November 25 is the International Day for the Elimination of Violence against Women. I wish we didn't need this day. I wish that there weren't any reasons for me to speak out about gendered violence in Australia and around the world. But it does serve as a reminder that we still need to take serious action if we are to have any hope of eliminating this violence. Violence against women continues to be at epidemic levels in this country. Every year, we continue to count the numbers, and every year they continue to be distressingly high. The Counting Dead Women Australia project reports that at least 38 women have lost their lives because of violence so far this year. Last year, we lost 56 women, and countless others suffered abuse and violence. We must do everything we can to end all forms of violence against women. We must prevent these deaths.
A report in June this year by the Queensland University of Technology's Centre for Justice confirmed our fears that domestic abuse increased during COVID-19 lockdowns. A study by the Harmony Alliance and Monash University, which was also published in June, found that one-third of migrant and refugee women surveyed had experienced some form of domestic and family violence. Women on temporary visas also experienced high levels of domestic violence. Yet, for so many, support services, such as crisis or social housing, are limited, as are protections against abuse. There is so much that needs to change. The housing crisis we are in particularly impacts people fleeing domestic violence. What happens if someone is fleeing violence and no emergency housing service has the capacity to accommodate them? They will be forced to stay in an abusive relationship. Research by ANROWS published in November 2020 found that almost half of the women murdered by an intimate partner in Queensland had previously been labelled by police as the perpetrator of domestic violence. How is this meant to give us faith in the current system?
An open letter from the Law Council of Australia warned the Attorney-General that the merging of the Family Court and the Federal Circuit Court would harm families and people experiencing family violence. The government, at the behest of One Nation, still pushed this bill through. I know that if the federal government treated violence against women with the seriousness and with the urgency it deserves we would not be in this position. But we have a real absence of national leadership. We do not have leaders willing to challenge and reform the systems and structures that allow gendered violence to continue. There is no question that violence and sexual assault services need more funding. We need to build women-only refuges and to properly fund specialist services. Women need to know that they will have the support they need when they walk away from violence, abuse and control. But eliminating violence against women isn't as simple as demanding that the government do more; it also demands deep changes in society and in entrenched patriarchal culture, attitudes and systems that allow violence against women to be normalised.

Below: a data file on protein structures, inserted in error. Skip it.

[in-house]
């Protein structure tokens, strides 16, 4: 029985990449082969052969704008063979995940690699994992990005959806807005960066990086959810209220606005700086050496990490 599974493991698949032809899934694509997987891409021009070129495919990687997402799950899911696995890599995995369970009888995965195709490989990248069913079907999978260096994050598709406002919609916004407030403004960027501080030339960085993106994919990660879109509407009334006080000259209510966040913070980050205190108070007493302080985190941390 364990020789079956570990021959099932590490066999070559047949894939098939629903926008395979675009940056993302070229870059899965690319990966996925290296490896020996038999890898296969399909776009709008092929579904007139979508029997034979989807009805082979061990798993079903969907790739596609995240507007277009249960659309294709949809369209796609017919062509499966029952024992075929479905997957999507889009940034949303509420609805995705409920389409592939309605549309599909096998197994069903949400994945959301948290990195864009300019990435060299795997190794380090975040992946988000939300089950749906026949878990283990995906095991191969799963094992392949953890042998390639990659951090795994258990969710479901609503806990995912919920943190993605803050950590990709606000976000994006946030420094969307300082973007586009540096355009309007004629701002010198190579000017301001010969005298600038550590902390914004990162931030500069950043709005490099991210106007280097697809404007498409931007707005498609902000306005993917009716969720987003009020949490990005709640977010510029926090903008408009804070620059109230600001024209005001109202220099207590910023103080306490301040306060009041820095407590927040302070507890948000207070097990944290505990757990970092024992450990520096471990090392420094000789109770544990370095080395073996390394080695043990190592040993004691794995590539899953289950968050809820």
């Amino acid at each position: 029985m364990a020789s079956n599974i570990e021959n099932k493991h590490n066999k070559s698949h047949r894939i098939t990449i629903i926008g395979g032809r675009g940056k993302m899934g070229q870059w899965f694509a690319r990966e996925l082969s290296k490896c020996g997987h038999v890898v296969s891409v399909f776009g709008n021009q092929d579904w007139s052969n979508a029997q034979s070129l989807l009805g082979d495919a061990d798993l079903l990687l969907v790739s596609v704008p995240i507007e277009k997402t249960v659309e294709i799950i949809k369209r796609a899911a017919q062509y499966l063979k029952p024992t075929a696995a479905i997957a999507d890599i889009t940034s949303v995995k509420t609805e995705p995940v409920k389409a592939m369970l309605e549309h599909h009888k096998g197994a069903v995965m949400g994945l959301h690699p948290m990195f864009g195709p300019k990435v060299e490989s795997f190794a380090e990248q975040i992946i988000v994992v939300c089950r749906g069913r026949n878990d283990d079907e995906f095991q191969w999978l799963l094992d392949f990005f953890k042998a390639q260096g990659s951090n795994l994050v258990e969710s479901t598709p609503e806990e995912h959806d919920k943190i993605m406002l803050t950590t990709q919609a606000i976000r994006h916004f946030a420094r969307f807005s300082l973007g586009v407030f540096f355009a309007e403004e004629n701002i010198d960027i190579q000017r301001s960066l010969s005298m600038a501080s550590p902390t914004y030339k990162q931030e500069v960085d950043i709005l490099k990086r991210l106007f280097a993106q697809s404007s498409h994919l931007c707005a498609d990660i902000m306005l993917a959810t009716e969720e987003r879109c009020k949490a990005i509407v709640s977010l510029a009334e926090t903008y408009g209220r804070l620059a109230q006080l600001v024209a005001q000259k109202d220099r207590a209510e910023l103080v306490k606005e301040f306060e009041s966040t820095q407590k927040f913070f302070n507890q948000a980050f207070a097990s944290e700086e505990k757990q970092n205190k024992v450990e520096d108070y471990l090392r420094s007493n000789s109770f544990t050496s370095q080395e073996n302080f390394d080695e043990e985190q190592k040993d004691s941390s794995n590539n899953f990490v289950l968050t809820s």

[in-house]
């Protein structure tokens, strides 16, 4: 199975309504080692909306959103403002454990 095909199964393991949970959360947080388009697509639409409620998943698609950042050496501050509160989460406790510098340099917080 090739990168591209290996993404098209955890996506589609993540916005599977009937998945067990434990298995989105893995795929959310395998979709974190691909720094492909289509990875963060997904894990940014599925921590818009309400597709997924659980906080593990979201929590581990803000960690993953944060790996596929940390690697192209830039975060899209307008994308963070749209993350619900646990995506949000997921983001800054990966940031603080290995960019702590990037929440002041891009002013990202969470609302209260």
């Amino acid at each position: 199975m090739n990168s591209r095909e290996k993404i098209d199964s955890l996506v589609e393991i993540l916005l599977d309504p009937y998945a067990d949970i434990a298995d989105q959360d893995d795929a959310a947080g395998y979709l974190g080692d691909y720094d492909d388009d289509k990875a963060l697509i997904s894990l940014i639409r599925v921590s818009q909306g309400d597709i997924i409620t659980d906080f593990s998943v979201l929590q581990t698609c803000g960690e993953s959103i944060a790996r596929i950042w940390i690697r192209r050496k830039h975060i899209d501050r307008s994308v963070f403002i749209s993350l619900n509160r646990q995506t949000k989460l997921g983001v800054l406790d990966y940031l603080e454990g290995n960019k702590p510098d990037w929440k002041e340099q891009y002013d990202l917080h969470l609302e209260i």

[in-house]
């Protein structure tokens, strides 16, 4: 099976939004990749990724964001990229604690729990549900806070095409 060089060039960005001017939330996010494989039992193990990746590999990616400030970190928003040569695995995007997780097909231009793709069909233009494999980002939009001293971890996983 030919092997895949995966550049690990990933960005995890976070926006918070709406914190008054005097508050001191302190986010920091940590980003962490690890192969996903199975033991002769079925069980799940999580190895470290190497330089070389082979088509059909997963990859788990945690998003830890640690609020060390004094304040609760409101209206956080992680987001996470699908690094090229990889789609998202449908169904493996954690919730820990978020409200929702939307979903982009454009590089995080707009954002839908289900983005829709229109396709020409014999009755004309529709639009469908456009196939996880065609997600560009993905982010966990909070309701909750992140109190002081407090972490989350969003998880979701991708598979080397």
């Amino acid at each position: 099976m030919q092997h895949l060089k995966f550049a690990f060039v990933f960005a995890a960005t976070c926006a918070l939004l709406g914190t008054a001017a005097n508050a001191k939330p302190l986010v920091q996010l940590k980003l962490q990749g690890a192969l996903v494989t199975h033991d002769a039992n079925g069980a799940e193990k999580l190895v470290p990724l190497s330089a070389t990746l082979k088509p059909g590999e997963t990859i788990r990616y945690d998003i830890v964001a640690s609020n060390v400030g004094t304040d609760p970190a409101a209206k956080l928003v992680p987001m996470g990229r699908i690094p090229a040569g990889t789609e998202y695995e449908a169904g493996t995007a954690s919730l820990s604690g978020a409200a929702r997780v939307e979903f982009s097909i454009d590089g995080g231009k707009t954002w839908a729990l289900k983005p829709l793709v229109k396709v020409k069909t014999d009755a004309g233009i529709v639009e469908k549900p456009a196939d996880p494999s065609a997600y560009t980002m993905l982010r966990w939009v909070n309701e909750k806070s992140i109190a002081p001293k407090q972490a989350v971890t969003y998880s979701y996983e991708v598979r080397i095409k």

Gendered violence is deeply embedded in society. It affects all of us in both known and unknown ways. It is still painfully obvious that we need to do so much more. Governments need to do more. Society needs to do more. Women across this country have told us in no uncertain terms they will not rest until sexism, misogyny, abuse, violence, rape and assault against us becomes a thing of the past. Be assured that women united will never be defeated. We must listen and we must act to remove the gender inequities that pervade our society, including the gender pay gap, unpaid care work, poverty, sexual violence, harassment and discrimination. The International Day for the Elimination of Violence against Women serves as a reminder of how much work still needs to be done. But my hope is that, in the very near future, we won't have to mark this day because women and children will be respected and be free from violence. I look forward to that day.